So Many Ivans

September 18, 2014

So, I haven’t had any luck trying to get shots of the Cossacks I am still missing. I did hang around with Shumeiko and Vygovsky but wasn’t lucky enough to get a shot of either one. I did grab this one, though, because it amused me.

Ivan, Ace, Ivan, and Ivan.


And that’s not even all of them, that’s just Vygovsky, Sirko, and Hmara. There’s also Bogun and Fedorenko. And of course, that’s not even counting the ones in the Muscovite Tsardom! These guys and their Ivans are just as bad as the Poles and their Jans (Kazimir, Skrzetuski, Zenowicz, Sobieski, and Zamojski).

Speaking of the Muscovite Tsardom, well, they are now history.


So instead of Cossacks, I give you a couple of Russians who joined our side. These are both from sieges because we have been busy taking all of the Swedes’ stuff.


Prince Andrei Khovansky (on the left in the screenshot) is the son of Ivan (lol! see?) Khovansky, who led an uprising in 1682 about which an opera, Khovanshchina, was written. As far as I can tell, Andrey only appears in the opera, because every single reference I could find to him is in conjunction with some performance.


Warlord Vasiliy Buturlin served as the Muscovite envoy in the signing of the Treaty of Pereyaslav in 1654. As far as I can tell, he has no relatives named Ivan.

Lords in the Field 9

September 16, 2014

A couple more Cossacks that I hadn’t gotten up yet.

First is Matviy Gladkiy.


I’ve mentioned him at least once before but didn’t have a screenie so … here he is. There is a Gladki mentioned in the book but that is it, he has no description or presence other than being part of a list of colonels gathered under Hmelnitski.

Ivan Fedorenko:


Have you noticed how these guys all have FANTASTIC mustaches?

Now, there is an Ivan Nykyforovych Fedorenko on wikipedia who is, well, alive now! He was the president of the Ukrainian NOC (National Olympic Committee) from 1998 to 2002. There was also another one, Ivan Ivanovich Fedorenko, who was an astronomer in the late 19th century. Fedorenko *is* mentioned in the book, but only as ‘the cruel Fedorenko, of Kalnik'; no first name is given. I am guessing that the game designers chose Ivan as his first name to honor Ivan Nykyforovych.

I’m starting to run out of Cossack colonels to post! I should make a list and see if I can’t specifically target the ones I am still missing. I think maybe Mozyra and Jalaliy. Oh, and BOGUN! I do have a shot of him but it’s at night so it’s dark. I need to get a good one of him. And Gomon and Sinonos. I think that’s it. Ok, and Shumeiko and Vygovsky. Wait, didn’t I talk about Vygovsky? I guess not. Hmm …. strange, I know I’ve read his wiki several times.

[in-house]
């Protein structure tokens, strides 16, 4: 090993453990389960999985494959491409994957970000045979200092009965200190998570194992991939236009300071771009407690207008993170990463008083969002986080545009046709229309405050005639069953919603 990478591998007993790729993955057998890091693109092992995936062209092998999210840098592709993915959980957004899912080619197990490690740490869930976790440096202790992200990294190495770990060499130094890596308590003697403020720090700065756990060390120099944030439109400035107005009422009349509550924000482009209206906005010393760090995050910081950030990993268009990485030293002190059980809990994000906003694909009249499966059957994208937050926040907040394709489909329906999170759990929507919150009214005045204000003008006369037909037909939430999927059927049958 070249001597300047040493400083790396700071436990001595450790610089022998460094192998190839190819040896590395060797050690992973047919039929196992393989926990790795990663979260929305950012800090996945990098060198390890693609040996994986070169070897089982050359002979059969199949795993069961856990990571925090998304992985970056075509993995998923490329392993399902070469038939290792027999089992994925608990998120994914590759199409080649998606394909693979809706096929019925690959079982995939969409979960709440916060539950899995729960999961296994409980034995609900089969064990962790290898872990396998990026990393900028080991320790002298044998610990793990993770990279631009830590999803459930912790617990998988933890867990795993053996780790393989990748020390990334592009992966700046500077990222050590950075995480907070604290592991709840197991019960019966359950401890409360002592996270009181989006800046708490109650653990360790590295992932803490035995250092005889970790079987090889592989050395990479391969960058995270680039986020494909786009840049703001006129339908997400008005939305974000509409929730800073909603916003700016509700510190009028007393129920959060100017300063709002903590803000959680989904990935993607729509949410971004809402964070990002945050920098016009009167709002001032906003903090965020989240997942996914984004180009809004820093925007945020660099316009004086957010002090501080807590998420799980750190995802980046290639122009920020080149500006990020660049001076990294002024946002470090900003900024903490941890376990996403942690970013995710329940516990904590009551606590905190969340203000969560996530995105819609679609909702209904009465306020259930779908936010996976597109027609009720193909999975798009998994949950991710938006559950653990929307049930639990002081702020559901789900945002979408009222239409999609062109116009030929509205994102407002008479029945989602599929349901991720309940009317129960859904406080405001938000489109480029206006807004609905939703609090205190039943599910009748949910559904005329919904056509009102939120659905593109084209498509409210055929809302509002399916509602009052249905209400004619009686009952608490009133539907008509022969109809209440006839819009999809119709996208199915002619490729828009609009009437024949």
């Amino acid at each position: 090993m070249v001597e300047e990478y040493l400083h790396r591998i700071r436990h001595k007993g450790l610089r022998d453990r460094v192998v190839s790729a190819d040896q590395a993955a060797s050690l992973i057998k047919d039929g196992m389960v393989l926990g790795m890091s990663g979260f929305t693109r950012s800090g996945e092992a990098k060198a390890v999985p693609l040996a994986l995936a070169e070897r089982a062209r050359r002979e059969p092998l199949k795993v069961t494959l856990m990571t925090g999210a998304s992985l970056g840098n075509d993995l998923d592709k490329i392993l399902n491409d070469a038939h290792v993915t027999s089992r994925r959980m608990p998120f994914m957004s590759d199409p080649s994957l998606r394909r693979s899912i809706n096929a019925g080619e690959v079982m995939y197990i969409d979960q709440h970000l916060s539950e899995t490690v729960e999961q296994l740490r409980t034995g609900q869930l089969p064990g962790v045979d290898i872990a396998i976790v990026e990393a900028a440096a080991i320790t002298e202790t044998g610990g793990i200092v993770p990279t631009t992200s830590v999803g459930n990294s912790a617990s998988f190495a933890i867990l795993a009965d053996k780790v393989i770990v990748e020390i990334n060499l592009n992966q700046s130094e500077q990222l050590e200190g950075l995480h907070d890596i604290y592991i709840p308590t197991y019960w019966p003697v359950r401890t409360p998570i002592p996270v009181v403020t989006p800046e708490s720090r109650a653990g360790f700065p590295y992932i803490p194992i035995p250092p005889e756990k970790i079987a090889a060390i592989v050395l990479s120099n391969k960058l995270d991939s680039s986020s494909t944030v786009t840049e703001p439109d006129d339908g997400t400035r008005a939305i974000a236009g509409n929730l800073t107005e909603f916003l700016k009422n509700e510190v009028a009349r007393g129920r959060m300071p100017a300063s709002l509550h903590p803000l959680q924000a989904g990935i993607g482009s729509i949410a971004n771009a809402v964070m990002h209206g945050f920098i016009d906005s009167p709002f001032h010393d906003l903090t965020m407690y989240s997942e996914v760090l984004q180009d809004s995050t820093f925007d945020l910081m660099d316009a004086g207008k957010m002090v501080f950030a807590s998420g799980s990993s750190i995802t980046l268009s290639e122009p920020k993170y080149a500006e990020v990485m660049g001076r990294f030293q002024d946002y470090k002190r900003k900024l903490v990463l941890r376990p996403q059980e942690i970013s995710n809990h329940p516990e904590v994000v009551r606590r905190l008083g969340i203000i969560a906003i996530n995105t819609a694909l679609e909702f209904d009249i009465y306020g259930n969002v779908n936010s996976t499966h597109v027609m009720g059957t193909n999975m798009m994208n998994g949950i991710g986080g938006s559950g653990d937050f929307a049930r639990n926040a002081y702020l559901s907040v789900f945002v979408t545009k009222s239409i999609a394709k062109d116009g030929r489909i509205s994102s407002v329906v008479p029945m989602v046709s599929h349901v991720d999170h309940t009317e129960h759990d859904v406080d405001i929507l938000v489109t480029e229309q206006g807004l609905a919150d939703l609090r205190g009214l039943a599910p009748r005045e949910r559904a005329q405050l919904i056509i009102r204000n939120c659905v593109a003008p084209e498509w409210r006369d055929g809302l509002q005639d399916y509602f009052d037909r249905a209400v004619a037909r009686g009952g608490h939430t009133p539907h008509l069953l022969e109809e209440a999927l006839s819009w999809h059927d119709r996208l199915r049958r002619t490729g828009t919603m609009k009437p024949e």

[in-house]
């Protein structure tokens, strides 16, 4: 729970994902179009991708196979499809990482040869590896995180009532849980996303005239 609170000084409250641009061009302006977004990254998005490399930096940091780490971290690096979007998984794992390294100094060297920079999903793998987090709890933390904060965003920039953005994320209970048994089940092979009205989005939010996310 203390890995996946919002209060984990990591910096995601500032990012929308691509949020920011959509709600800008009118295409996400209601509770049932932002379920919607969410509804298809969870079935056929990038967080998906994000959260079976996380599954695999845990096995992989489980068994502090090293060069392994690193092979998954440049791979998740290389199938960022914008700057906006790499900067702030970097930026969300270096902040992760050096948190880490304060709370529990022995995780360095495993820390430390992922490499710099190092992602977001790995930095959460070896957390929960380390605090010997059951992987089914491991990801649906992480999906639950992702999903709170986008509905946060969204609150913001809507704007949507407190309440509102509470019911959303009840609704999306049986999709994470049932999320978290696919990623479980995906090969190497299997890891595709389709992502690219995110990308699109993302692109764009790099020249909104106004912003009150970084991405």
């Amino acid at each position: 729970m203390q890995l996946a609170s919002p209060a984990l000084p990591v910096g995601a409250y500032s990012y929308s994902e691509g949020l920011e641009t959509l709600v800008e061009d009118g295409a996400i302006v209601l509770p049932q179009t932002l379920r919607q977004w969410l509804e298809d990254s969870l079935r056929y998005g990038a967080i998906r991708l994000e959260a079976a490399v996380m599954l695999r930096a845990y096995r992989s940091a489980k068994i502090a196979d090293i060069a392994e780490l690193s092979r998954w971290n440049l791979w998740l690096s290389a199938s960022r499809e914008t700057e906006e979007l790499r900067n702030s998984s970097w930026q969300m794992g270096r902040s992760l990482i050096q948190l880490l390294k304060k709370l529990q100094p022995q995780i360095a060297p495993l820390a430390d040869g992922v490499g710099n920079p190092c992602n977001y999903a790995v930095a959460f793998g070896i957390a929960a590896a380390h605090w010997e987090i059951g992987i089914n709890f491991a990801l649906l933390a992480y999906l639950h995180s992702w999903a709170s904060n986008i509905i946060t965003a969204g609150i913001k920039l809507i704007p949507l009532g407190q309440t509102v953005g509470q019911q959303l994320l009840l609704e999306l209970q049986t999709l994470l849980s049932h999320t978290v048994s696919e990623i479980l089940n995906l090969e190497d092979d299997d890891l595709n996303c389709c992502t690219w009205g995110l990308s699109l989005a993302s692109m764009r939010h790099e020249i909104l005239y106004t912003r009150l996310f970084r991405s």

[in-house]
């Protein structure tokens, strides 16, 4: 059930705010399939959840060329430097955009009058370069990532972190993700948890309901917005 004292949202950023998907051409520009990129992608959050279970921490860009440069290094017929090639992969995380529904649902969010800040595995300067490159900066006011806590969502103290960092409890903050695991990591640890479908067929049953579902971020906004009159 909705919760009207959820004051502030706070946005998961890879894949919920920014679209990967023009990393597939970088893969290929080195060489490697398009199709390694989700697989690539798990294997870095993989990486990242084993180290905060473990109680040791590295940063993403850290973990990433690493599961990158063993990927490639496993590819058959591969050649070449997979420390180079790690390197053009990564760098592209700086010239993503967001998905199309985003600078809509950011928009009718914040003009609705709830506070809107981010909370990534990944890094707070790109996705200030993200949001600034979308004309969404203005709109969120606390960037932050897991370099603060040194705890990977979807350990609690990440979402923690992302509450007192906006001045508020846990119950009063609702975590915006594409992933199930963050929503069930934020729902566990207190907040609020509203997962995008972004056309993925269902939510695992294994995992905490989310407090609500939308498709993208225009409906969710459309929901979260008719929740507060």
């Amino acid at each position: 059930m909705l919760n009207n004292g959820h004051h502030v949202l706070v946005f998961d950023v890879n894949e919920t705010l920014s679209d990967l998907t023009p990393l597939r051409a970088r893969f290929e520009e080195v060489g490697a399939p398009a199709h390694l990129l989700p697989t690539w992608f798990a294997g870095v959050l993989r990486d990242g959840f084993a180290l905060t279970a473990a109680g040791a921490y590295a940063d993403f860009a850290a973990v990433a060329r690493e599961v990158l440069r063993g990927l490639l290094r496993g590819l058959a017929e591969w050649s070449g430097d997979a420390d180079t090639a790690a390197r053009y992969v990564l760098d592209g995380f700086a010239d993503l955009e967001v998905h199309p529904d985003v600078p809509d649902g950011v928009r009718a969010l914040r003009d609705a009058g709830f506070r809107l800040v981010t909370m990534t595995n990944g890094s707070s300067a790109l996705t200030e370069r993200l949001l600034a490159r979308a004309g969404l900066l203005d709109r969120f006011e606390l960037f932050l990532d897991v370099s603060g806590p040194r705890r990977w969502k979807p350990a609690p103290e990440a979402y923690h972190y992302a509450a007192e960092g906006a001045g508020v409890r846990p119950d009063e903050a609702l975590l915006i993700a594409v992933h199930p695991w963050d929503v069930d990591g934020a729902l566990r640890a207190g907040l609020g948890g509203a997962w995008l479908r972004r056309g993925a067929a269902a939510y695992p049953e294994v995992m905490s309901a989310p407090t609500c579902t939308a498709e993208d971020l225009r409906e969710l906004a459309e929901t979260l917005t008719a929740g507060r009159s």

Lords in the Field 8

September 11, 2014

Let’s see … I believe I promised you some Poles, ya?

First we have Jan Zenowicz.


I did find a Jan Zenowicz who was castellan of Smolensk, but he died in 1614 and the game begins in 1655, so … perhaps he’s a vampyre?

Next we have Stefan Czarniecki.


Now, unlike Zenowicz, this dude is so important that he is mentioned in the Polish national anthem, so … yeah. He was captured in the Battle of Jovti Vhody, the opening battle of the Khmelnytsky Uprising, was a defender in the 7-month siege of Kudak Fortress, and was part of the huge Battle of Berestechko. His fame really grew after the Khmelnytsky Uprising, though.

Finally, young Michal Vishnevetsky (Wisniowiecki).


He is not really mentioned in the book, in which his father Jeremi is a major character. This makes sense though since he was born in 1640. He is seen in at least one scene of the movie, in which he would be .. 8? 9? .. in this adorable miniature hussar armor. (I just spent a good 45 minutes searching the web but not finding a pic of this .. sadface) Anyway … in the game he would be 15 when it starts. In reality he was away at school, studying in various places until 1663. But this isn’t reality, so the future king finds himself on the battlefield.

Lords in the Field … what # are we on again?

September 9, 2014

Let’s clear up some of these screenshots that I still haven’t posted, shall we?

Mirza Yanmamed


Hm apparently Petro Doroshenko’s horse was killed in this battle, but it’s a good shot of him even so. (That looks like Loboda behind him, also on foot. Poor horsies took a beating that battle!)


He is one of the ones who was actually real, serving not only Khmelnytsky, but also later Vyhovsky (who I still haven’t managed to snag a screenshot of) who was Hetman after Khmelnytsky’s death. Doroshenko eventually became Hetman himself. So yeah, he’s a pretty important dude.

Here’s a shot from a siege of one of the Swedish strongholds .. either Koenigsburg or Narva, I forget which. Or possibly even Reval.


Several of them have these really awesome moats, and the only approach a long bridge or two. I think this one is Koenigsburg, I believe it’s the one that just has a single extra-long bridge, and it SUCKS if you’re the attacking party. It’s great if you’re defending though. You can see there that they’ve knocked out 5 of my dudes already and we’ve barely gone 10 steps.

That’s enough for today. Maybe tomorrow I’ll post some Poles for you, ya?


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